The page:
Students learn about combatting human trafficking
Children enslaved by the chocolate industry in Africa. Female immigrants forced into prostitution in the U.S. It may come as a surprise that human trafficking is as prevalent as it is in the U.S. According to this report by the Department of State, the majority of the victims are women and children. In fact, hundreds of thousands of victims are children, and Florida ranks as one of the most notorious states for human trafficking in the country. The crimes of human trafficking cross boundaries and impact people across the globe and here at home.
These troubling everyday scenarios became part of the lesson of international law professor Luz Nagle’s recent seminar class at Stetson University College of Law in Gulfport, Fla., that brought students together from Australia, Colombia and the U.S. to collaborate on research into the far-reaching impact of human trafficking among women.
“Human trafficking was a new subject for all of them,” said Professor Nagle, who confronted drug lords firsthand as a judge in Medellín, Colombia, before her academic career. “One of the students in the group shared with me that the class transformed him as a person.”
The law students learned about the multi-billion dollar industry of human trafficking and legal instruments used to protect human trafficking victims.
“It is a business generating billions of dollars annually for sophisticated organized crime groups, corrupt individuals, disorganized, small-time, or one-off operators, and all those who transfer, harbor, receive, or exploit trafficked people,” Professor Nagle explained.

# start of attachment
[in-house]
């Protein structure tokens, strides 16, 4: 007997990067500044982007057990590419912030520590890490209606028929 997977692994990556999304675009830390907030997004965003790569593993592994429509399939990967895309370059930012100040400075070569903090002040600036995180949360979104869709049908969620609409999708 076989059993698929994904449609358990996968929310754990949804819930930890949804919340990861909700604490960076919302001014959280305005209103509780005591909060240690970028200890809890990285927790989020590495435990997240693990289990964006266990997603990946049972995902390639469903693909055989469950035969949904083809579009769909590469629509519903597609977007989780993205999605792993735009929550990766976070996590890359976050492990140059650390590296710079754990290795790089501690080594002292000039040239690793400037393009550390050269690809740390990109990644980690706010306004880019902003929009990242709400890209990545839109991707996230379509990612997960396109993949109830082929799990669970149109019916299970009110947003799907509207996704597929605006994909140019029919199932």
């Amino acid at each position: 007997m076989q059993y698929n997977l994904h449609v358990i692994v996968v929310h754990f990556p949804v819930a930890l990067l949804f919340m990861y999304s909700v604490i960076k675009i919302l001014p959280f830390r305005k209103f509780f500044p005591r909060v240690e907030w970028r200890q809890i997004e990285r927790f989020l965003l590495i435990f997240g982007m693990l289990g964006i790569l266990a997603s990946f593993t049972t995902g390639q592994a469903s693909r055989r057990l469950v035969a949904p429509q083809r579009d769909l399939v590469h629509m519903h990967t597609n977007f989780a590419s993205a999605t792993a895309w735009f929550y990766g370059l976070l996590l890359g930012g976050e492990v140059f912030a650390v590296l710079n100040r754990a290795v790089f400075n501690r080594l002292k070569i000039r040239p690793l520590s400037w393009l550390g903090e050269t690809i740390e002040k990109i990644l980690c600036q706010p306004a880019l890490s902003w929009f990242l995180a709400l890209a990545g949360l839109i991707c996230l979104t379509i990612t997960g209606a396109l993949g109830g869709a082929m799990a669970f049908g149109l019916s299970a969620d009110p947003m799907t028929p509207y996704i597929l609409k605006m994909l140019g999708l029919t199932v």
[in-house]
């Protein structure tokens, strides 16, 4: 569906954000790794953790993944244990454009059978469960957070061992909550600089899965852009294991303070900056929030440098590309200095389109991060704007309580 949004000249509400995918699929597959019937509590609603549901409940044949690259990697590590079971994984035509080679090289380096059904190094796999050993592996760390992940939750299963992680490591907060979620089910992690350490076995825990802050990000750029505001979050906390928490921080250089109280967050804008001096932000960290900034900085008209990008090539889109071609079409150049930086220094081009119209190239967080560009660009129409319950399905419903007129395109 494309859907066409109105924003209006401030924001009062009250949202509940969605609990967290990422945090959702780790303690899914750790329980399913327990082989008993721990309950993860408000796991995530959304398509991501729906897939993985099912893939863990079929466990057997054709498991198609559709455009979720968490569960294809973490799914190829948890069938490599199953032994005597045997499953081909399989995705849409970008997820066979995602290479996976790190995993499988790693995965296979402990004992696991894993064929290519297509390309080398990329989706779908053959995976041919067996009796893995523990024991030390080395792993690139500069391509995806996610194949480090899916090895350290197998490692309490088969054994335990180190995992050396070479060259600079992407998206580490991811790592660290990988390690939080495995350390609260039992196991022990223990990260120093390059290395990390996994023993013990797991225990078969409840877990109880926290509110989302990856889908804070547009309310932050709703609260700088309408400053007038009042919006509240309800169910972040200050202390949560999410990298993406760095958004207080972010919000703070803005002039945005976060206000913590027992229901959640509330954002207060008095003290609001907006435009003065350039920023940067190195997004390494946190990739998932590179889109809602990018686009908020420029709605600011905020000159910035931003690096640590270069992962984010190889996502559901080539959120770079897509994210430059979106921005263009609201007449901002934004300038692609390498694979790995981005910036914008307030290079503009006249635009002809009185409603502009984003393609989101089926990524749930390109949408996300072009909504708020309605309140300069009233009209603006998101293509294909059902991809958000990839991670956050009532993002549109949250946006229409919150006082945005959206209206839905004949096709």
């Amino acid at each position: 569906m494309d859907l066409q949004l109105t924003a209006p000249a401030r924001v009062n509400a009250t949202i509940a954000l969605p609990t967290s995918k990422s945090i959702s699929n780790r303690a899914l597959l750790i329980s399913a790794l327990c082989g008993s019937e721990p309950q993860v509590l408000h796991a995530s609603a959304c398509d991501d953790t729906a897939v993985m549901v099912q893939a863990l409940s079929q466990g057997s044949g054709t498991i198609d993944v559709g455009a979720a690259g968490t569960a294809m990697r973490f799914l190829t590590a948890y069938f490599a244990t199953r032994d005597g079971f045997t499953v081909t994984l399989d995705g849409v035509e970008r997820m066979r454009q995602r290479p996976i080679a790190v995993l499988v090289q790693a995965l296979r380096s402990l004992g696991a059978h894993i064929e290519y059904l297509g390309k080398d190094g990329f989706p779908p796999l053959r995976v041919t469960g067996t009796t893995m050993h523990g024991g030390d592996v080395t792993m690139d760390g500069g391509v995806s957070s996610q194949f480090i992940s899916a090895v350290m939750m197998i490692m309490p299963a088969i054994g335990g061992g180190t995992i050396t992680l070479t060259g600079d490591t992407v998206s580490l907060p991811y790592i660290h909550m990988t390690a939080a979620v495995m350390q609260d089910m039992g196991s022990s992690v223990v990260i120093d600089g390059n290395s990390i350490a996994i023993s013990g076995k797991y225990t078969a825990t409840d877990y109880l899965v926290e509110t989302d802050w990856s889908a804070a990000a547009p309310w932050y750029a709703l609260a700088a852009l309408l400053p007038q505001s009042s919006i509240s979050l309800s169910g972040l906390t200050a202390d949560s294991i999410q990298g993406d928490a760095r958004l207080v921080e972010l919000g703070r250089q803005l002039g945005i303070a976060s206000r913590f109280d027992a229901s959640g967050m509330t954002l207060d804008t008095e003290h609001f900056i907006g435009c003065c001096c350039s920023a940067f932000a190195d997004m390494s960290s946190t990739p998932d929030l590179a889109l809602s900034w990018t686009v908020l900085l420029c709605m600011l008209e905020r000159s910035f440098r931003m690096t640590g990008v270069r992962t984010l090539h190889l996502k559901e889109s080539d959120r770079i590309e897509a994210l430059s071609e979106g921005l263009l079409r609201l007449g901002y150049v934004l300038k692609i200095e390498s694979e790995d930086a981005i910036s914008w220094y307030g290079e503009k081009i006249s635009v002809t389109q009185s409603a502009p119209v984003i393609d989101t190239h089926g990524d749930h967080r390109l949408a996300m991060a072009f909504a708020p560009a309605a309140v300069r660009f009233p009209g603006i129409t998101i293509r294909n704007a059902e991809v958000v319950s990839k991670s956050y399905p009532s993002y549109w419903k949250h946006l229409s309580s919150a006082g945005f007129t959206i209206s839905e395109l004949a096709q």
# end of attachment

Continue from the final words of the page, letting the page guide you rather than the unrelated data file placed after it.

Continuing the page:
The students studied how international, regional and national laws are designed to protect people from organized crime. They examined United Nations conventions created to protect women and children from child labor, human trafficking and prostitution, and discrimination. They also studied the U.S. Trafficking Victims Protection Act of 2000 and its subsequent reauthorization acts, and developments in Florida law to combat human trafficking.
“The highlight of the course was that the students learned from all the actors involved in a human trafficking crime, from investigating, to prosecuting, to assisting victims, to defending the accused,” said Professor Nagle.
Professor Nagle has mentored students who have been selected for human rights appointments around the world. In 2012, Juan M. Zarama’12, who graduated with distinction from Stetson’s International Law LL.M. program, was selected to work with the prestigious International Bar Association Legal Internship Programme in Human Rights .
For more information about international law at Stetson, visit the Center for Excellence in International Law. Watch a brief video interview with students to learn more about the LL.M. in International Law at Stetson Law.
Post date: Jan. 17, 2014
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